I was very flattered to be invited by Prof David Gauntlett and Dr Paul Dwyer of the University of Westminster to come and talk at one of their Digital Transformations symposia on the 20th of April, at the British Library. I was there to talk about The Space – a new digital arts service for connected TVs, web and mobile platforms – with Susannah Simons from the BBC. Robert Waddilove from Across the Pond, Google’s in-house marketing agency, also spoke about some of the campaigns and ‘virals’ he had worked on with them, and gave us some great insights into how they work and what makes them spread.
After the presentations and a Q and A session, the audience and speakers broke out into groups to discuss other questions. The group I was in looked at the question of whether, ‘in a digital era, notions of ownership should be set aside.’ We had a really interesting discussion, with a wide range of opinions represented, from a staunch defence of existing copyright arrangements and their role in providing creative people with a reliable income, to a very different view – that these arrangements are no longer up to the job and are in urgent need of reform.
We discussed the ways in which copyright and IP legislation is currently being enforced and policed, the difficulties for some academics, researchers and writers in clearing permissions to reproduce images and text, institutions’ attempts to change their policies on licensing of material, piracy, and everything in between.
What was quite interesting, to me, was that nobody really agreed with the premise of the question. Everyone thought, more or less, that authors should retain some form of ownership of their work, the right to be identified as author, for instance, and the right to grant permission to copy it. The discussion was really about the legal extent of these concepts of ownership, and the efficacy of the mechanisms for enforcing them.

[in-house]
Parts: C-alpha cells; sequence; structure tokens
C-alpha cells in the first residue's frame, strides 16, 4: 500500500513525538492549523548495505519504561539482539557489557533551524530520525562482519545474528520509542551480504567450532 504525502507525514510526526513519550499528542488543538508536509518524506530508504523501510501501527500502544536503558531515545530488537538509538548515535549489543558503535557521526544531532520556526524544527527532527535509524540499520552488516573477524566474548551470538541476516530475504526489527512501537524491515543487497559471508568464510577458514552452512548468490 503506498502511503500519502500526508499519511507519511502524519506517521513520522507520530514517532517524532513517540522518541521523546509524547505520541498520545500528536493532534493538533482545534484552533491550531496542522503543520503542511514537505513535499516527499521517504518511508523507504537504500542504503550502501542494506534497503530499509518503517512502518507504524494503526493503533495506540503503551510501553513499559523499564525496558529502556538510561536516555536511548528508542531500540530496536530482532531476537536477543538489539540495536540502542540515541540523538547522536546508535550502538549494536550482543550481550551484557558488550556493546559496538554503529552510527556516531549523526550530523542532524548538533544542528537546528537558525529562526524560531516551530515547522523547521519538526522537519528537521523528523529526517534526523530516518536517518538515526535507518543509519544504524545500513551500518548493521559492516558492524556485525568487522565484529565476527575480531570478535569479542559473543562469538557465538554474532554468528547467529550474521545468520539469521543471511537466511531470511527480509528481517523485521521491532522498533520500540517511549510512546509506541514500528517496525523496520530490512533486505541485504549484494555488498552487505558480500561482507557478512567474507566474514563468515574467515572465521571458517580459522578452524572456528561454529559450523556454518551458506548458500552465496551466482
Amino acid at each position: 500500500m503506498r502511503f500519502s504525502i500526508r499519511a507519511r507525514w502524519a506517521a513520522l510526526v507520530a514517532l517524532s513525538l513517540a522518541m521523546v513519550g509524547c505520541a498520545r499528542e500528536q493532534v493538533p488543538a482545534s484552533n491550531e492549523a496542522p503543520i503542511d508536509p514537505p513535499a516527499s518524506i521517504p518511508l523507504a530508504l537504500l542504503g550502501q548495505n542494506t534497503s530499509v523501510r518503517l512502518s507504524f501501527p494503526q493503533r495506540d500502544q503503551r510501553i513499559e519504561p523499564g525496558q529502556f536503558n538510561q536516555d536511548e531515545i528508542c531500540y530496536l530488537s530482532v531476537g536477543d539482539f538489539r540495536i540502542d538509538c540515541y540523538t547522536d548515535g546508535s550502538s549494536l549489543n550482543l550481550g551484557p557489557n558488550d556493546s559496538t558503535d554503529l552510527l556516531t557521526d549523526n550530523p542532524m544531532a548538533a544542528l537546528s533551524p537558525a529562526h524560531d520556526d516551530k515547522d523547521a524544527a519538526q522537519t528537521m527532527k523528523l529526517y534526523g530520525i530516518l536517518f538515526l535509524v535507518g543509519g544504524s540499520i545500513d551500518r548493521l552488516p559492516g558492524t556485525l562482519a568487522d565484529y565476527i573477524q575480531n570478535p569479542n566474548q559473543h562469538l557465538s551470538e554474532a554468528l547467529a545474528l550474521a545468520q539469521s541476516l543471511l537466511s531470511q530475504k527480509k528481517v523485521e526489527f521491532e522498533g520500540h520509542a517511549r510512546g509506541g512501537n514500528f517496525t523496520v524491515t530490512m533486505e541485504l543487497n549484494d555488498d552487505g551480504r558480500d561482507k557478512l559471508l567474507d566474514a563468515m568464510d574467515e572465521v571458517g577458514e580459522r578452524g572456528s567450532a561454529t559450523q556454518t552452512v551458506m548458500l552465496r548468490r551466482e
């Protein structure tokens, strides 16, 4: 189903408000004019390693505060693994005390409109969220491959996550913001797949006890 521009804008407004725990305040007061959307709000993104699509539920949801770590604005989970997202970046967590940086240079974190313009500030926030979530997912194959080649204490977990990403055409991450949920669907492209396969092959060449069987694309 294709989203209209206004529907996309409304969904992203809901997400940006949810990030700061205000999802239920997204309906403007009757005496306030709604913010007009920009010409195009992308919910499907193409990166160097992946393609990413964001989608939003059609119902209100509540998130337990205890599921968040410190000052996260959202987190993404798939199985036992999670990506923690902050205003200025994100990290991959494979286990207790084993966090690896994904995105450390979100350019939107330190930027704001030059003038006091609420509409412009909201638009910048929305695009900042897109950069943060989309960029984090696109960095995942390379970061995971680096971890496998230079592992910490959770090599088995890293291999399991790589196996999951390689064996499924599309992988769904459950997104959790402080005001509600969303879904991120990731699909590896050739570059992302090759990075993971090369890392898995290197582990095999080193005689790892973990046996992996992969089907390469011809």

There was a general view that these mechanisms are increasingly unfit for purpose. We talked about the case of the Norwich boy who hacked into the club’s website CMS and posted photos of their new kit on his blog before they had been officially unveiled. After club officials noticed he had reproduced the images without their permission and before the embargo expired, they called the police, who visited the boy’s house.
This is obviously a very extreme instance of a heavy-handed response to a case of copyright infringement, but it is by no means the only one. And as we have seen with rights-holders in the music industry suing individual file-sharers, or lobbying to have their internet connections cut off, it’s perhaps an apt symbol of a wider problem. Of course, rights-holders are simply using the tools available to them to prevent what they see as theft plain and simple. But these methods are at best ineffectual, at worst counter-productive and morally questionable.
We talked about the chilling effect of high fees for reproducing images in academic works, and the similar problem of permissions fees for poetry or text. Many in the group were of the view that rights-holders would actually benefit from operating a more efficient permissions policy and that it was uneconomical for them to pursue online infringement of these rules.
To take poetry as an example, poems appear in full, unauthorised, on thousands of blogs and other websites. No publisher could ever track down and take action against the copyright infringer in the majority of cases, and even if they could, the cost and time it took would soon outweigh the slim additional income they might receive from the permissions fees they recouped. In any case, there might be a beneficial relationship between having these poems so widely available online and sales of the poet’s books. Paulo Coelho, for one, is an author who firmly believes that when his work is reproduced on blogs and other websites, it helps his sales.
So, there was generally a feeling that although authors ought to retain some ownership, there ought to be a greater recognition of the problems the Web creates for existing rights regimes and licensing arrangements, and that this ought to be reflected in more suitable, and subtle, legislation and mechanisms of enforcement. These should include the ability to discriminate better between different types of uses, and users, of intellectual property, so that rights holders wouldn’t need to charge an academic researcher the same as a media company, and a simplification of the process for requesting permissions. Convention and incentive need to replace legislation and enforcement. But in order for that to happen there must be simpler ways of licensing or clearing IP.
Fortunately, many of these ideas seem to chime with the recommendations of the Hargreaves report, and increasingly the attitudes of various rights-holders who are seeking to make it easier for their material to be copied and re-used. It seems that there is a broad movement towards greater consensus about the need for some changes to make the reproduction and transmission of intellectual property easier and simpler. Nobody wants to set aside ownership completely. We just want to make sharing better and simpler.